Ensuring chemical reproducibility can be tricky at the best of times, especially when following a procedure written by another scientist based in a different laboratory. User ability, equipment and even ambient conditions can all affect the outcome of a reaction. DigitalGlassware™ from deepmatter™ reduces this variability by capturing the impact each of the user’s actions have on their chemistry, contextualising the experimental procedure with real-time sensor data. As DigitalGlassware™ is cloud-based, users can share their reactions and run data easily and quickly with the global community.
In the previous post, we saw how Hannah achieved reproducible results in her Glasgow lab by using DigitalGlassware™. You can view her reaction data, and explore the RunManager module of DigitalGlassware™, by following this link. Today, Tobias, a chemist working in industrial R&D in Basel, who has never previously discussed this method with Hannah, is trying the same alcohol oxidation reaction for the first time.
To see how Tobias’s results compare with Hannah’s follow this link.or continue reading below to find out how easy it is for Tobias to not only find Hannah’s reaction profile but also compare his results with hers.
Tobias is interested in performing the same alcohol oxidation reaction as Hannah has performed and uses RecipeBuilder to search for a recipe. Using the search function, Tobias easily locates the exact method Hannah used and can see at a glance the reagents, equipment and conditions as well the relevant safety information.
Tobias using RecipeBuilder to find and examine Hannah’s recipe for the synthesis of 2,2,2-trichloro-1-phenylethan-1-one.
Excited, Tobias heads to the lab and accesses the recipe from the deepmatter™ RecipeRunner tablet app, which presents the recipe in a simple to follow and manageable format. From RecipeRunner he also has access to real-time sensor data captured from his connected devices, providing unique insights as they occur.
Tobias carrying out a run of a recipe using the deepmatter™ RecipeRunner tablet app highlighting the ‘Run’, ‘Graph’ and ‘Recipe’ tabs.
Tobias sets up the reaction including the unique DigitalGlassware™ sensor platform (DigitalController, DeviceX and the EnvironmentalSensor) capturing context against his actions as they happen. DeviceX sits inside the flask, recording data both inside the reaction solution and in the flask headspace, while the EnvironmentalSensor records ambient conditions in the fume cupboard including temperature, pressure, humidity and light levels. The data from the EnvironmentalSensor allows Tobias to compare the conditions in his laboratory in Basel, to those recorded by Hannah when she carried out the reaction in Scotland, allowing him to compare not only the conditions in the flask but also external conditions that may have an effect.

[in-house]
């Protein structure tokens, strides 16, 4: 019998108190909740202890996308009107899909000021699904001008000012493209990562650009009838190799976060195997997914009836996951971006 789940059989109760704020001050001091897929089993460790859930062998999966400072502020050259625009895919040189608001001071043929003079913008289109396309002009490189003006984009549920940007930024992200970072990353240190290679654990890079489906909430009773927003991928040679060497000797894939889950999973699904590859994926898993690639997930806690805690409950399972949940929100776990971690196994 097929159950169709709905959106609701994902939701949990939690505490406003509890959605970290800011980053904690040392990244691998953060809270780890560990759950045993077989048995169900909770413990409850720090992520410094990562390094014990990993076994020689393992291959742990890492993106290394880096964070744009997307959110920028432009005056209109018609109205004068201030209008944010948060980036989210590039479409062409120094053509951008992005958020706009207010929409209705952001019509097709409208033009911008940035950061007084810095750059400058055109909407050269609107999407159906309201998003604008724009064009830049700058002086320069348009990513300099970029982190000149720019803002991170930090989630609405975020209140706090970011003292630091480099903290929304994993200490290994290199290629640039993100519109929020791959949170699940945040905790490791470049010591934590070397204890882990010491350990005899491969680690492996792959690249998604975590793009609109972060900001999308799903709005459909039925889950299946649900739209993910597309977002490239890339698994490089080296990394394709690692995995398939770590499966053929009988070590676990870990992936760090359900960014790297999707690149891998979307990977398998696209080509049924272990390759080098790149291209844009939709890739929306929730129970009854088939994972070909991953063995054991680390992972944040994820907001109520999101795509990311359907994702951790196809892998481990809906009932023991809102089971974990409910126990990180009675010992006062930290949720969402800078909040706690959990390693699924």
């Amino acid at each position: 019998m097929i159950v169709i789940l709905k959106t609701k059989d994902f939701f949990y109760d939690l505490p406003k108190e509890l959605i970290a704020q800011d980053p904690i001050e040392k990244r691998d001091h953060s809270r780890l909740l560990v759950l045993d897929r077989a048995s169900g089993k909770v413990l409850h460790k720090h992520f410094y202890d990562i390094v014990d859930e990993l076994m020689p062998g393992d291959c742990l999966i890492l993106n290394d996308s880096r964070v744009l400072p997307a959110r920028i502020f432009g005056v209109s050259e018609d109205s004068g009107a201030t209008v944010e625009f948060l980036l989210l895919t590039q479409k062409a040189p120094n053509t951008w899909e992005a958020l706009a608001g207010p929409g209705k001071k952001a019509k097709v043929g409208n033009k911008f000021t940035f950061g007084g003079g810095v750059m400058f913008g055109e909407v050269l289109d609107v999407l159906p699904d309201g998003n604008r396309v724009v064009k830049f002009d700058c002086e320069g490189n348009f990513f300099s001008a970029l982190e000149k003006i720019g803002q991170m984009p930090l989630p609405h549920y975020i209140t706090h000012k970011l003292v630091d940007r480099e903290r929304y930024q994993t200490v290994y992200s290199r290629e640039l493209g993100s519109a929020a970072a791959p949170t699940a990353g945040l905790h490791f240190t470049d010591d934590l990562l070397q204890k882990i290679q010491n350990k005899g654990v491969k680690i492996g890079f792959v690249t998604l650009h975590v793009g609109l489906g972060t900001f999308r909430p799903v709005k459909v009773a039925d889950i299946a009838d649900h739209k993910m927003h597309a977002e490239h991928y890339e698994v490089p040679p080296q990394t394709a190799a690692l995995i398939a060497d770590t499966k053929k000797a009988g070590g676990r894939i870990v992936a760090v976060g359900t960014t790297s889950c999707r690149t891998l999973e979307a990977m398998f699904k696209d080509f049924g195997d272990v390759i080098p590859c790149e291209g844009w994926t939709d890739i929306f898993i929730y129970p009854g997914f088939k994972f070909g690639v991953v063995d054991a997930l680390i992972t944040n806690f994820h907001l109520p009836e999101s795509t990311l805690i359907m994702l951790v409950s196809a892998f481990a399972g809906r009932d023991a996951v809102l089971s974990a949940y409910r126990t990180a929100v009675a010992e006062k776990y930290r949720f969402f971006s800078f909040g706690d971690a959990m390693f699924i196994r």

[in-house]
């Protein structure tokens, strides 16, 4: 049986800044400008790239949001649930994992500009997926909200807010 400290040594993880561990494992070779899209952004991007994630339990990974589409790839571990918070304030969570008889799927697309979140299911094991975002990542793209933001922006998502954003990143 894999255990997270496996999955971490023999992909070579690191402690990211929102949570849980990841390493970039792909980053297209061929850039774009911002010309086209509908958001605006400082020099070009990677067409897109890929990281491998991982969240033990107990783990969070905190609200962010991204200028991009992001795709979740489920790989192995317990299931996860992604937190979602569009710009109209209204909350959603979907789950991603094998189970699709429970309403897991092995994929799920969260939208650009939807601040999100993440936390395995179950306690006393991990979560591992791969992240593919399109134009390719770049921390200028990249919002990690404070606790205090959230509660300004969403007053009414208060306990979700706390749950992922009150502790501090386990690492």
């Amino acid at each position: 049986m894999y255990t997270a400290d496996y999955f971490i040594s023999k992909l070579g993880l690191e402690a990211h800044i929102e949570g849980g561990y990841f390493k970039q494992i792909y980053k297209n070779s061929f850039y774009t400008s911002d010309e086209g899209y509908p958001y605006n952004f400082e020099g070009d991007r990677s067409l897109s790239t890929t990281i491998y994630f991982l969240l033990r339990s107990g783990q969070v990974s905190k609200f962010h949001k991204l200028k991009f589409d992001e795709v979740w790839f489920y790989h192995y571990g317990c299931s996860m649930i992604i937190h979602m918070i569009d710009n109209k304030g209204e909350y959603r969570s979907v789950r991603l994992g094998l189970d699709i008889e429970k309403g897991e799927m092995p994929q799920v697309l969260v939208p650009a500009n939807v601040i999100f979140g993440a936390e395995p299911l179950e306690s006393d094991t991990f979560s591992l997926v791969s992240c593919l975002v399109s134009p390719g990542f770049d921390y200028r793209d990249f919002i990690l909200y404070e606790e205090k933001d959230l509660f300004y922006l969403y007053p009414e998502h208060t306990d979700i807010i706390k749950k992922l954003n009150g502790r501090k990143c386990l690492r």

The RecipeRunner app prompts Tobias throughout the reaction process. As he completes each step, he taps ‘Completed’ to move on to the next stage, which creates a timestamp. In this way, the reaction data from the sensors can be correlated precisely to each action Tobias takes.
EnvironmentalSensor, the multi sensor device that measures the ambient conditions (temperature, pressure, humidity, light level) of your laboratory space.
At the end of the reaction, Tobias records a 67% yield. Using the RunManager software, he can compare his results to Hannah’s reaction last week, which resulted in a 69% yield. Although he notes the ambient temperature and humidity were different during his reaction compared to Hannah’s, the temperature profiles of the reactions were similar, with a sharp decrease in temperature following the addition of dichloromethane, indicating that both reactions proceeded properly. (Hannah’s reaction is shown in orange, Tobias’s in blue).
Because DigitalGlassware™ is cloud-based, Hannah can also follow Tobias’s reaction from Glasgow – or anywhere in the world. In this case, all went according to plan, but what if something goes wrong? The next post will show how this real-time data can give an early warning and save both time and money.
You can compare Tobias’s and Hannah’s reaction data and explore the RunManager module here, and register here for further information. Remember to check back for regular blog updates that will show how DigitalGlassware™ can work in your lab.
Note all captured reaction data is real as presented. User identities have been anonymised.